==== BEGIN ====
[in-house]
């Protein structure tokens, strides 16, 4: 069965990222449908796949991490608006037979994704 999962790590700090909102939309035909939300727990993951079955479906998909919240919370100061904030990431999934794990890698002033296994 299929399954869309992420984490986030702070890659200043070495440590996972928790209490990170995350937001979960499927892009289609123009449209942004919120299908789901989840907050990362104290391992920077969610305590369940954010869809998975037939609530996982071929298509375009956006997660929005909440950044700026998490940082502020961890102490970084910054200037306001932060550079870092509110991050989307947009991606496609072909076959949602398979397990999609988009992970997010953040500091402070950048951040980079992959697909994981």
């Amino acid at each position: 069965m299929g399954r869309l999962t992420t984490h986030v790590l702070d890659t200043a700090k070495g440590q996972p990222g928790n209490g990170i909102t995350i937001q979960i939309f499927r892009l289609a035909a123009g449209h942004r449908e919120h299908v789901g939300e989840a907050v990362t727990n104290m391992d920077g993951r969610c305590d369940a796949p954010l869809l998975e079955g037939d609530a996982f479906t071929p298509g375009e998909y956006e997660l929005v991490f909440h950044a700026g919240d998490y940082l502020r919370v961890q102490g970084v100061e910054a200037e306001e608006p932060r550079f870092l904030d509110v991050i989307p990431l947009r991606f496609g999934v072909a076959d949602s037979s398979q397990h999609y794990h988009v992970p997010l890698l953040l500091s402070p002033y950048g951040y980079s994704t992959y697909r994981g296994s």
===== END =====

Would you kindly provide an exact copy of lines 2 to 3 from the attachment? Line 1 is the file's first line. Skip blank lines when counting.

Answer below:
């Protein structure tokens, strides 16, 4: 069965990222449908796949991490608006037979994704 999962790590700090909102939309035909939300727990993951079955479906998909919240919370100061904030990431999934794990890698002033296994 299929399954869309992420984490986030702070890659200043070495440590996972928790209490990170995350937001979960499927892009289609123009449209942004919120299908789901989840907050990362104290391992920077969610305590369940954010869809998975037939609530996982071929298509375009956006997660929005909440950044700026998490940082502020961890102490970084910054200037306001932060550079870092509110991050989307947009991606496609072909076959949602398979397990999609988009992970997010953040500091402070950048951040980079992959697909994981």
């Amino acid at each position: 069965m299929g399954r869309l999962t992420t984490h986030v790590l702070d890659t200043a700090k070495g440590q996972p990222g928790n209490g990170i909102t995350i937001q979960i939309f499927r892009l289609a035909a123009g449209h942004r449908e919120h299908v789901g939300e989840a907050v990362t727990n104290m391992d920077g993951r969610c305590d369940a796949p954010l869809l998975e079955g037939d609530a996982f479906t071929p298509g375009e998909y956006e997660l929005v991490f909440h950044a700026g919240d998490y940082l502020r919370v961890q102490g970084v100061e910054a200037e306001e608006p932060r550079f870092l904030d509110v991050i989307p990431l947009r991606f496609g999934v072909a076959d949602s037979s398979q397990h999609y794990h988009v992970p997010l890698l953040l500091s402070p002033y950048g951040y980079s994704t992959y697909r994981g296994s």